AttoPilot Voltage and Current Sense Breakout - 90A

This is a small voltage and current sense PCB. DC current is determined by measuring a voltage drop across a pair of parallel 1 mOhm shunt resistors, then converted to a final analog voltage output by the TI INA-169. Voltage sense is accomplished by scaling to 3.3V ADC range by a precision resistor divider.

The PCB is supplied without leads or connectors. The pad sizes are large enough to accommodate 12 gauge heavy duty leads (see datasheet) but care must be exercised in soldering. Smaller gauge leads are considerably easier to solder without creating shorts.

  • 51.8V Max
  • 89.4A Max
  • Very low zero current offset
  • Analog output scaled for 3.3V ADC
  • Self Powered
  • 4 x 15 x 19mm
  • [Datasheet]( Voltage and Current Sense PCB with Analog Output.pdf)
  • Example Sketch

AttoPilot Voltage and Current Sense Breakout - 90A Product Help and Resources

Unusual Current Readings

From the datasheet,

"The output impedance of the INA169 OUT terminal is very high, which permits using values up to 100kΩ with excellent accuracy. The input impedance of any additional circuitry at the output must be much higher than the value of RL to avoid degrading accuracy".

If a you are seeing crazy current readings, this is the likely cause. An impedance converting circuit, such as an op-amp, will probably solve those issues. See this thread => .

Example used an AD8066 SO8. From the thread,

"Pin 8 (V+) is soldered to the shunt resistor. Pin 4 (GND) is soldered to the sensor board ground plane (I scratched off the solder resist only in this area. This was the trickiest part for me because your have to be sure not to scrape off too much and thus short-circuit with Pin 3 later). Pin 3 (+IN) goes to I-out of the AttoPilot, and the wire to the [microcontroller] Board (which is normally soldered to the I-out of the AttoPilot) goes to Pin 1 AND 2.

I first soldered Pin 1+2 and Pin 3 and then placed the opamp on the sensor board and soldered Pin 4 and 8. After all I secured everything with plastik spray which crawls even in the darkest corner (low viscosity superglue should also do the job)."

Here is an image of the modified current sensor =>

The designer is aware of this, see comment => ] .

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Looking for answers to technical questions?

We welcome your comments and suggestions below. However, if you are looking for solutions to technical questions please see our Technical Assistance page.

  • dmgoedde / about 14 years ago / 3

    SOISentinel - This sensor was made for RC airplane application (UAV actually) where 14 and 12 gauge wire is typical, and when I ship this with an autopilot the 12 gauge wires come pre-soldered. All the end-user has to do is solder on Deans Ultra or Power Pole connectors. You are right in that as far as the sensor is concerned, only a tiny common ground need to be connected back to the power sourse and load.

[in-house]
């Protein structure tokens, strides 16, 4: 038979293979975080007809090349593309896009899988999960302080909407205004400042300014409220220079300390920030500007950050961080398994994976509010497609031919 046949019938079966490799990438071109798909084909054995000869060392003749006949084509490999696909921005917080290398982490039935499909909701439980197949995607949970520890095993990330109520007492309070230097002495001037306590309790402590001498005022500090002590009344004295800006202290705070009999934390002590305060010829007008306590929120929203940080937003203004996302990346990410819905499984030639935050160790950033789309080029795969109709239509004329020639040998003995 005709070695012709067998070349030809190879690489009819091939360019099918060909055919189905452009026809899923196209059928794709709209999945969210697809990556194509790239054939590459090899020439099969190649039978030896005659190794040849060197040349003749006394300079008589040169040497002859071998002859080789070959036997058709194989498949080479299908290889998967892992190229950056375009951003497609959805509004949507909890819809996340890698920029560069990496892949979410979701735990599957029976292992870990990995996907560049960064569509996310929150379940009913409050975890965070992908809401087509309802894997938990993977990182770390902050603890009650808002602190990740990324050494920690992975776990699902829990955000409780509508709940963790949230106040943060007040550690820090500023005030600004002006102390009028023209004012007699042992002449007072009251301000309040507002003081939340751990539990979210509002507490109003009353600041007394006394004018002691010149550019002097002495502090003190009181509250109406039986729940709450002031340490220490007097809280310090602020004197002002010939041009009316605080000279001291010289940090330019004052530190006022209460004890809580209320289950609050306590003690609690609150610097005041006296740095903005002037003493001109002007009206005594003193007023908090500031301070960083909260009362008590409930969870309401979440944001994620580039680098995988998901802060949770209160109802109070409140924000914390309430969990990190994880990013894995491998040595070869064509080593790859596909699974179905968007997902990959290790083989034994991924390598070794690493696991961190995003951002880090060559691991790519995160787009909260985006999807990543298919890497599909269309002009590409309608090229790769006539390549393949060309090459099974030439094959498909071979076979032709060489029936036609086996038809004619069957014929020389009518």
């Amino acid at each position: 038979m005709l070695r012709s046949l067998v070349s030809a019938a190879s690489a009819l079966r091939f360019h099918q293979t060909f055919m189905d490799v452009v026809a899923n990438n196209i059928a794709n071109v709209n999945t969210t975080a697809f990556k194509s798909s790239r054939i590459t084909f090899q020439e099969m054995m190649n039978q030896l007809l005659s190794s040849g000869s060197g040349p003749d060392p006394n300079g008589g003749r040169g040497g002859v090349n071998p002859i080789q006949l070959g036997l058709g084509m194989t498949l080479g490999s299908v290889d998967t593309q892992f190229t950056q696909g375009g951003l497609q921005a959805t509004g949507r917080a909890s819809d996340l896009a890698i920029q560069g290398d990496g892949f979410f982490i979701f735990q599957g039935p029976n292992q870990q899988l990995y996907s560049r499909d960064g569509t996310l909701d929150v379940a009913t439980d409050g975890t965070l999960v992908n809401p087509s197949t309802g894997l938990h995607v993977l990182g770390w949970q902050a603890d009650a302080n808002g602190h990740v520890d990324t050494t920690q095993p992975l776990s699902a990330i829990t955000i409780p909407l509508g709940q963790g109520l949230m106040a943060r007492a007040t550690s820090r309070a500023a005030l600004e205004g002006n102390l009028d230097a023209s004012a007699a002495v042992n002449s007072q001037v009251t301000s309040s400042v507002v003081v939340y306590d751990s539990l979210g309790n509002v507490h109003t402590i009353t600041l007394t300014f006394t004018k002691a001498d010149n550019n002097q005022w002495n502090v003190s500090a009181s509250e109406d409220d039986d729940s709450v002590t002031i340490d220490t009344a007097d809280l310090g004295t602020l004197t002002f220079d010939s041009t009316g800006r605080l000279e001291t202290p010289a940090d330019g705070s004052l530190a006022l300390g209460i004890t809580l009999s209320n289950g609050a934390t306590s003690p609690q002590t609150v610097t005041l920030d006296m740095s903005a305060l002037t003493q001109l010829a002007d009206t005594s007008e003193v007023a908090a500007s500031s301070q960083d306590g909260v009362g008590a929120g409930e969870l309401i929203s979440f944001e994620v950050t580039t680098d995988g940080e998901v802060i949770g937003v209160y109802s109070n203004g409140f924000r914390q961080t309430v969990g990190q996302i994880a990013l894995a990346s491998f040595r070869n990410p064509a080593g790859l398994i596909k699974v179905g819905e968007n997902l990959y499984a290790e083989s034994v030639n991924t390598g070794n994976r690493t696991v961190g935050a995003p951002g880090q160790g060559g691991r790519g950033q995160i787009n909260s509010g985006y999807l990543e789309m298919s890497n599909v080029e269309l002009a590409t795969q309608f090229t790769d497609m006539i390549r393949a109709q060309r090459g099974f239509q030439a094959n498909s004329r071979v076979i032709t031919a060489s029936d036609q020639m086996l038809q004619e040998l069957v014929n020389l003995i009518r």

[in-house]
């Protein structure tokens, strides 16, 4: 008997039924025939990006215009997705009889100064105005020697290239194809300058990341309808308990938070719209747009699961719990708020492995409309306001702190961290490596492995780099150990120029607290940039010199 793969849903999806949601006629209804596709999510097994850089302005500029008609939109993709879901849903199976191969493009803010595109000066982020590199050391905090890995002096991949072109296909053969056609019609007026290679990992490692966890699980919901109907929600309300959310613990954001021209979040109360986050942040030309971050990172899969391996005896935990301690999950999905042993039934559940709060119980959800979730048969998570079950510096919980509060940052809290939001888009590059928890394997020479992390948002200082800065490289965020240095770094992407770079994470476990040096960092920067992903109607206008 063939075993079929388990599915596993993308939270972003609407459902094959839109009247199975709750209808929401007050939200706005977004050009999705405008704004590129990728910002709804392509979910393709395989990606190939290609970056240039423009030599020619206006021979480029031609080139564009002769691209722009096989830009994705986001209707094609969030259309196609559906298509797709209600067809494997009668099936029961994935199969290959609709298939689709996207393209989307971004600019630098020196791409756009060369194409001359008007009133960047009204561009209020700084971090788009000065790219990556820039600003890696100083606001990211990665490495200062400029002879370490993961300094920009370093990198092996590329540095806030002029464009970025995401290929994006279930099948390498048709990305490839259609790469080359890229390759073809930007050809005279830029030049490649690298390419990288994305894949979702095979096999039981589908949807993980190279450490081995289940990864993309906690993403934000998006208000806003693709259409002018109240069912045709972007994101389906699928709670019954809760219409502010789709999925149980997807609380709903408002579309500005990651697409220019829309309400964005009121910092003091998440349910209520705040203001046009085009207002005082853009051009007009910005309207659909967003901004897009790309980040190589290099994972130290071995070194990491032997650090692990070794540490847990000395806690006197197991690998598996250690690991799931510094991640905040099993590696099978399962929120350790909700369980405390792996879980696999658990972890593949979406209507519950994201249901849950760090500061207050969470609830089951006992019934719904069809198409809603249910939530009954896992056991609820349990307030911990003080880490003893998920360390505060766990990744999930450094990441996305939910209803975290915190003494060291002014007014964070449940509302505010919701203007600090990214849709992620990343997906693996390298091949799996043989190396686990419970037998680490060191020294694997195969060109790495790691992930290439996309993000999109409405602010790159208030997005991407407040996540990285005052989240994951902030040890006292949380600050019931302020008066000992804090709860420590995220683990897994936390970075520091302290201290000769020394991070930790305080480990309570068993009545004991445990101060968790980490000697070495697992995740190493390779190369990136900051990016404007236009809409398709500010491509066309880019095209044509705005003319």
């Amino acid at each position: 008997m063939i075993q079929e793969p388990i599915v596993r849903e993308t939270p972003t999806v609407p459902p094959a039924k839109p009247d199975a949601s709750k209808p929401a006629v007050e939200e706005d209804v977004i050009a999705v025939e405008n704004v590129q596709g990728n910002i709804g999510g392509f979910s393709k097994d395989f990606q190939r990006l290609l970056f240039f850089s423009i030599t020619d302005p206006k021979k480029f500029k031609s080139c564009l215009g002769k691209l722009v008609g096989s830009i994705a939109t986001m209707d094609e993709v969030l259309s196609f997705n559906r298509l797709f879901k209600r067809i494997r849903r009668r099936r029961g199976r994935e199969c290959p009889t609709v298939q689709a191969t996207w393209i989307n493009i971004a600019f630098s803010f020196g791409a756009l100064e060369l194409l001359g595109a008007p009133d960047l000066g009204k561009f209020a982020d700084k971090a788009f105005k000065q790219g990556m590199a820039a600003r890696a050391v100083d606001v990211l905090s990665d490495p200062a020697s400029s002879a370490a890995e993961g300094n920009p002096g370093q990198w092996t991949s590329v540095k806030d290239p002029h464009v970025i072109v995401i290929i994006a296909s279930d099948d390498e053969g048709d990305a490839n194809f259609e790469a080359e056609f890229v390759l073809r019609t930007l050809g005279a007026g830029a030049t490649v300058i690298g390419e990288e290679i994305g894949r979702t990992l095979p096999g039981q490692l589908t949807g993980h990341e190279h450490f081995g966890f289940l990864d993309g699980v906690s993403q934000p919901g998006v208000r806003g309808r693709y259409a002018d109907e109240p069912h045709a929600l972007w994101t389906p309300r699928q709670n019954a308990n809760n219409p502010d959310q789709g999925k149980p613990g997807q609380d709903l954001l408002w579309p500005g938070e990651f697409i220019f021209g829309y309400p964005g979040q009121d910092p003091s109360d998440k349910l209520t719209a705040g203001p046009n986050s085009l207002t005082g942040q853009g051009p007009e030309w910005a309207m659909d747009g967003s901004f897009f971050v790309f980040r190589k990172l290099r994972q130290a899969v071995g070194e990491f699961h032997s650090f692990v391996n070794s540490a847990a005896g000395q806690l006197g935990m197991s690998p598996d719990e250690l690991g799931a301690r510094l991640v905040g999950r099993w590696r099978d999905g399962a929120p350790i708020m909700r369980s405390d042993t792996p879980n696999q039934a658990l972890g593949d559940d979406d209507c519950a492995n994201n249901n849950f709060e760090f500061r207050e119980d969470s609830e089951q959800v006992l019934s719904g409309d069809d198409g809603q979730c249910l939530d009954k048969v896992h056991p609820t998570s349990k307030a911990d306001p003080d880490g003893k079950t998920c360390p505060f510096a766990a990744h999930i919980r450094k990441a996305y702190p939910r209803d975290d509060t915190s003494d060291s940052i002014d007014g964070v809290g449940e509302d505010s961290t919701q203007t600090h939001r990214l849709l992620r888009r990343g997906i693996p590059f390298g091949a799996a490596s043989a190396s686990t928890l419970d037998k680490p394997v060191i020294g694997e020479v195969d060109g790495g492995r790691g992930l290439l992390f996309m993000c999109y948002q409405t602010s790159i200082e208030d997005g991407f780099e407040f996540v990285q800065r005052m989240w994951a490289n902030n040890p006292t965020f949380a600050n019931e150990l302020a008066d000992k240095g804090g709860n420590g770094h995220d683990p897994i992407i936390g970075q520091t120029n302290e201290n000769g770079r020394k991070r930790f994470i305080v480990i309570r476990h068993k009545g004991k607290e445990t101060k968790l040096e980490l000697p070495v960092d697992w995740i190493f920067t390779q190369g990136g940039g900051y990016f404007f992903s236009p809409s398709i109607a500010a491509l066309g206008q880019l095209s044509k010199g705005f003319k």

Also, I am now out of stock of my original 500 PCB batch, and this is being re-designed to be larger in some ways, specifically more space between both the "+" and the GND and with notches in the PCB so that Deans connectors can be soldered direct to the PCB.

    • Halley / about 14 years ago / 1

      This won't handle 24VDC up to 120A, would it? I saw your note that you're scaling up the board... would love to have something exactly like this for 6S1P lipo or larger.

      • dmgoedde / about 13 years ago / 1

        6s LiPo (only 25.8 volts at peak) is well within the range of this sensor if keeping analog output max within the 0-3.3V output. But current range - no, not this sensor as shown on this page.
        Tell Sparkfun that you want a higher current version, BECAUSE today as I ship another 150 of these to SFE, I am including 2 samples of a 180 Amp sensor (51.8V). Time to time I get requests for higher current version.
        I also sent them 1 sample of a 45A/13.3V unit. I don't see why they won't start stocking them if the interest is there.
        Thx, Dean G.

  • diodepack / about 13 years ago / 2

    put together a quick video. it shows one way to test the circuit.

  • Hazza64 / about 9 years ago / 1

    I've just had one of these blow up on me when drawing around 30A @ 48 Volts. From the looks of it, the traces on both shunt resistors. What I don't understand is how those traces are supposed to be able to handle up to 89.4 Amps @ 51.8 Volts. Is there a power rating that isn't listed for these that I've gone over? Seems like an awfully large amount of current for such small traces.

    • Hazza64 / about 9 years ago * / 1

      I hate to reply to myself, but after a bit more research, I think that the wrong resistor was mounted to this board. The data sheet says that it should be two 500uOhm resistors, not two 001M (1mOhm) resistors for the 90A version. Mine one clearly had two 001M resistors. Could this be the problem? EDIT: Just realized these are in parallel, whereas there is only the one on the 45A boards, and 4 on the 180A boards.